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Ontario's 28th lieutenant governor mourned in hometown of Midland, Ont.

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The Town of Midland is mourning the loss of one of its own, David Onley, former Ontario lieutenant governor and a broadcaster who broke barriers as the nation's first to take on those roles with a physical disability.

Onley, a polio survivor, inspired many and was a tireless advocate for accessibility.

"It's the legacy that he leaves behind as a tireless advocate," said Mayor Bill Gordon.

"Accessibility is really about enabling people to achieve their full potential, and I think that's something that all of us want for our children, our peers and our residents," the mayor added.

In 2013, Midland recognized Onley's contributions by naming a park in his honour. The park, located in the Town's core, symbolizes Onley's advocacy for accessibility.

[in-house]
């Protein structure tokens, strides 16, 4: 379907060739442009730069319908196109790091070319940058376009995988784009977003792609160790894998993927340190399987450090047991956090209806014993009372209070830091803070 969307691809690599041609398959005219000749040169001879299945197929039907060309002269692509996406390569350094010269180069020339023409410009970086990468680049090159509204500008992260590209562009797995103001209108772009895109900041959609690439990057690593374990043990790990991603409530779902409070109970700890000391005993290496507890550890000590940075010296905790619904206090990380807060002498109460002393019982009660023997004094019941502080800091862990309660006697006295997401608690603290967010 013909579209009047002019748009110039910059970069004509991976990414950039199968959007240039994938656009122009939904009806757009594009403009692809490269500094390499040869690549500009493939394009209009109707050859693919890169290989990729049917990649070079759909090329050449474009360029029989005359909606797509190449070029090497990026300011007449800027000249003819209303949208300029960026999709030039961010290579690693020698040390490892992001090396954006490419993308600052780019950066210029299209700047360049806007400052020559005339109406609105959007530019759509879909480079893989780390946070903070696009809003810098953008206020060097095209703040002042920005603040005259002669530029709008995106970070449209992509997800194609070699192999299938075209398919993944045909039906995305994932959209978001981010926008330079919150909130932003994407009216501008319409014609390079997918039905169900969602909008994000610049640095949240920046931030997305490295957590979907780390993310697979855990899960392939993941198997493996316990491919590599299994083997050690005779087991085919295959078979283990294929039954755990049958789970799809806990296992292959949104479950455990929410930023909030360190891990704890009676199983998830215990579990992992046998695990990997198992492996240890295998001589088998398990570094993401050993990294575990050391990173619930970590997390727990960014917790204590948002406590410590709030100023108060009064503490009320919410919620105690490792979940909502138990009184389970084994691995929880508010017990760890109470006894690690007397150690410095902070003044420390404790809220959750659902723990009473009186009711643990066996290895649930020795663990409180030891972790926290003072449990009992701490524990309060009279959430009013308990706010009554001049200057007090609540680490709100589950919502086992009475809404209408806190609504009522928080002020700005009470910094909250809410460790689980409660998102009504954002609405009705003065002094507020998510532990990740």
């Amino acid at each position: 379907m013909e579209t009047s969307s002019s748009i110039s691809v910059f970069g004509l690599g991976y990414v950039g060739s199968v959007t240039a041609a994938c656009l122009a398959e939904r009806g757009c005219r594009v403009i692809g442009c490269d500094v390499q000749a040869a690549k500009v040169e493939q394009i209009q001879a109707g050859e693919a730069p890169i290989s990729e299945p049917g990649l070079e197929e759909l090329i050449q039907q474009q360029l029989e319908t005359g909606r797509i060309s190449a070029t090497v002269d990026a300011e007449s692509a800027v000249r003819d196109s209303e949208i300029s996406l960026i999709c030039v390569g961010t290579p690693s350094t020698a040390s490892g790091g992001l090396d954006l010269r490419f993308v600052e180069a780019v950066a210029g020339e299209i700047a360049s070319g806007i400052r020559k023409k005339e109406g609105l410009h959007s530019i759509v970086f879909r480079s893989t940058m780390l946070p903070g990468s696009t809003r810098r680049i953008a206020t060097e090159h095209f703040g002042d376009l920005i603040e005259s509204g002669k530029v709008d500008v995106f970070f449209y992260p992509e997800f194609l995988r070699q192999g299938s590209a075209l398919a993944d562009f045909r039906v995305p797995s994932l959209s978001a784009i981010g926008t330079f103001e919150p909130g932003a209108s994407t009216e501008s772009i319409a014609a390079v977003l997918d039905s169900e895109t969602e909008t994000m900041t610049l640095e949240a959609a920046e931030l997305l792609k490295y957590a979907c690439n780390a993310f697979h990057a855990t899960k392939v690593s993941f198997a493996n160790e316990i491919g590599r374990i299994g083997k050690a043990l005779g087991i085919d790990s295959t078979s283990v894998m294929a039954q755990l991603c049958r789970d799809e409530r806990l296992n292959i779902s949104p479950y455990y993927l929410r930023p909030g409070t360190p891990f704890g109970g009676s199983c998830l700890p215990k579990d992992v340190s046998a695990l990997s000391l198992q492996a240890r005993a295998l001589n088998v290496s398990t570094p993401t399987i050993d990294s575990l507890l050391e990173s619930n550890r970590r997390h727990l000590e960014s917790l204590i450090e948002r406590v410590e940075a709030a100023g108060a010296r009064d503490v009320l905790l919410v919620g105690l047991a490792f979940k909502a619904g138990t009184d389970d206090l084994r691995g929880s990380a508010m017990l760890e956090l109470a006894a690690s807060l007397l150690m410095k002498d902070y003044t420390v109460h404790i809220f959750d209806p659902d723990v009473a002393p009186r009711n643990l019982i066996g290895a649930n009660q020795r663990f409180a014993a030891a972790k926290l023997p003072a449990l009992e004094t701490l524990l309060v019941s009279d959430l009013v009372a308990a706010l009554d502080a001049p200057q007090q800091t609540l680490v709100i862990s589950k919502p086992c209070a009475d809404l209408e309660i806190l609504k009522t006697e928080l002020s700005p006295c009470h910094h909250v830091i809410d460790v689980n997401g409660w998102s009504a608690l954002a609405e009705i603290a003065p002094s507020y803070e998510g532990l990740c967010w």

"What I think what David Onley would really want would be for our political leaders at Queen's Park to commit to the reforms that he called for to achieve accessibility for his disability and all disabilities in this province. That is the best way to honour him," noted David Lepofsky, volunteer chair of the Accessibility for Ontarians with Disabilities Act Alliance.

The Town said it would continue to honour Onley's memory through its newly formed accessibility advisory committee and plans to hold a special ceremony in June to mark the 10th anniversary of naming David Onley Park.

Onley, Ontario's 28th lieutenant governor died over the weekend at age 72.

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